It was only a matter of time before I started writing about the connection between my two great passions – psychology and golf. For a more cohesive (and perhaps more enjoyable?) discussion, let’s approach this by talking about golf and applying some popular psychology concepts.
When we say “live in the moment”, this means you should focus on what’s in front of you – the next shot or put. If you made a mistake in the previous hole, don’t dwell on it. Don’t think about the next holes. Just focus on the moment.
When you make a mistake or a bad shot, put it in your heard. Scream at yourself for the bad shot in your head. But keep in mind that you’re also walking away from that mistake. Stop venting once you’ve reached 10 yards of where the mistake happened.
Playing the game under a lot of stress, or too emotionally will take its toll. It can be draining both physically and mentally. Free your mind of any troubles you may think of and simply swing away.
Not all courses are built equally. Some are more challenging than others. When you find yourself at a particularly difficult hole, play through it no matter how many strokes it would take. It does wonders for your mental game if you finally conquer that mountain.
Developmental psychology is the branch of psychology concerned with scientifically studying how and why human beings change over the course of their lives. Though it was initially just concerned with infants and children, it is a field that today accommodates adolescence, adult development, and aging.
A developmental psychologist is concerned with understanding and explaining how our feelings, thought, and behaviors change as we live our lives. In other words, this field of scientific study focuses on a human being’s physical, cognitive, and socioemotional development.
There are many facets involved in the three dimensions mentioned above, from moral understanding and the acquisition of language to our self-concept and identity formation. As the field expanded, developmental psychologists incorporated different processes and nuances of cultures all over the world: how nature and nurture make us who we are based on our contexts and milieus.
It is not a field that exists in a vacuum; developmental psychology complements and involves a wide array of related fields, from child development and cultural psychology to forensic and cognitive psychology. Some of the most renowned names in the history of psychology are developmental psychologists. These include Jean Piaget, Erik Erikson, and Sigmund Freud.
Retired professor Dr. Wayne Imber taught psychology in many schools in Arizona, Chicago, and Massachusetts for over 30years. His emphasis was social psychology and developmental psychology. For related reads, visit this blog.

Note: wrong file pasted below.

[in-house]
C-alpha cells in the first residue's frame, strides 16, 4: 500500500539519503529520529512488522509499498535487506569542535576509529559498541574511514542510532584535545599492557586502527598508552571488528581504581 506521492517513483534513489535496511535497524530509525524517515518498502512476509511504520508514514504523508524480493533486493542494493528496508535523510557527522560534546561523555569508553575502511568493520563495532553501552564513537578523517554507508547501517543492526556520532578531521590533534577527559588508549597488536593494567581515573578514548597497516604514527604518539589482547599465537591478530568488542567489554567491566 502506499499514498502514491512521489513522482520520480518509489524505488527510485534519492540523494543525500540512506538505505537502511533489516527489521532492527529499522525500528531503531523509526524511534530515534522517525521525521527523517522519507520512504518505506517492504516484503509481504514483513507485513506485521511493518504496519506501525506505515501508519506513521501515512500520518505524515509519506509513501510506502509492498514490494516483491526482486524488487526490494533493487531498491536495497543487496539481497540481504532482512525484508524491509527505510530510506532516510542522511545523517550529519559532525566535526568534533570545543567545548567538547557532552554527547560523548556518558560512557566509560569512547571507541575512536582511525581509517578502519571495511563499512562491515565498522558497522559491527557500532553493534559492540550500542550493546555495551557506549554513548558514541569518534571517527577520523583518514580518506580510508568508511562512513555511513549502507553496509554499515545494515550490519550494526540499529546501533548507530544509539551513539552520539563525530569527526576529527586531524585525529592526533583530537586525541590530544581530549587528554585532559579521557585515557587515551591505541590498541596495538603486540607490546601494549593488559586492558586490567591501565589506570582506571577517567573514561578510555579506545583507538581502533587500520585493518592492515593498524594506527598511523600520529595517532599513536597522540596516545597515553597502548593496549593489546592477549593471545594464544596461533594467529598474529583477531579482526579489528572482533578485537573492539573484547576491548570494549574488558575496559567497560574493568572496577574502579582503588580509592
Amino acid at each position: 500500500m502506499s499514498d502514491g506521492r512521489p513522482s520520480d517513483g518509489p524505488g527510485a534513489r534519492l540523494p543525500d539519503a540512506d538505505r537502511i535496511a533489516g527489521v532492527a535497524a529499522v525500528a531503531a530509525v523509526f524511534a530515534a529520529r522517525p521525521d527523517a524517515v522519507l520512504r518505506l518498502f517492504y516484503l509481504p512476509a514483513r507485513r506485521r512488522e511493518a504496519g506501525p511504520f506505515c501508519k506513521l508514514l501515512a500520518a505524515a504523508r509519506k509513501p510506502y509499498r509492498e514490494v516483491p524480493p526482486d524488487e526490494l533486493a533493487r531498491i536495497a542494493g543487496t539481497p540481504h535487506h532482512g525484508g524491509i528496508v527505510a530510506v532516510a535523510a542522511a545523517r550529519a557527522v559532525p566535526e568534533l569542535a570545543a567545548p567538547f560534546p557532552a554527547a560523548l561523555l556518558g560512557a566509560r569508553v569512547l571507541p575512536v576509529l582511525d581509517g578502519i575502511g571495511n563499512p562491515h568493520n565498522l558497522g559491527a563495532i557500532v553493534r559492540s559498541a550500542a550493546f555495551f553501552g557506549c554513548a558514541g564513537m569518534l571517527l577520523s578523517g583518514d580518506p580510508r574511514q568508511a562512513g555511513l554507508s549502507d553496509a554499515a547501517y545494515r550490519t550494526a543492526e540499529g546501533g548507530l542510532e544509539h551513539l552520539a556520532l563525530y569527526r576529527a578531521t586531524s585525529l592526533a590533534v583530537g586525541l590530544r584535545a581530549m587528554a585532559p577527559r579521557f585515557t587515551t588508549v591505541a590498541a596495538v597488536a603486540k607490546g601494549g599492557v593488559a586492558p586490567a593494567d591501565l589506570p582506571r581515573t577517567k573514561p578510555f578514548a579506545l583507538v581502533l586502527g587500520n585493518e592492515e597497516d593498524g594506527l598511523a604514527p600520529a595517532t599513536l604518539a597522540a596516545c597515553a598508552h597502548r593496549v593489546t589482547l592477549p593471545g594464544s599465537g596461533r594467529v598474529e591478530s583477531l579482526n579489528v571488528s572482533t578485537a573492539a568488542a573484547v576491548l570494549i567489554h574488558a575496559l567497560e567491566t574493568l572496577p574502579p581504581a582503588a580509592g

The concept of social psychology had initially been established during the time of Plato when he introduced “crowd mind.” The philosopher opined that some people have a tendency to possess a collective mind when they are together. And while it is no longer an accepted postulate, it was the first theory that concerned the effect of socialization to the human psyche.
In the late 19th century, other similar studies were made, including social facilitation, or the tendency of people to perform in a different way when with others, and social loafing, which explains that individuals are likely to give less effort when they are part of a group.
But the formal study of social psychology started after the horrors of Holocaust during World War II. Researchers desired to understand what drove people to follow orders or bow to social pressure that resulted in countless people suffering – even the innocent ones. It has since evolved into a discipline that seeks to “understand and explain how the thoughts, feelings, and behavior of individuals are influenced by the actual, imagined, or implied presence of other human beings.”
Because of social psychology, studies on how people function, conduct themselves and make decisions in social situations, such as in a group or public can now be done. And the discipline is now being applied to different fields, such as the academe, corporate world, market research, economics, the judicial system, and many more.
Hi, I’m Wayne Imber, a retired professor that has taught psychology for more than 30 years at many schools Arizona, Chicago, and Massachusetts. Subscribe to my blog for more articles about the discipline.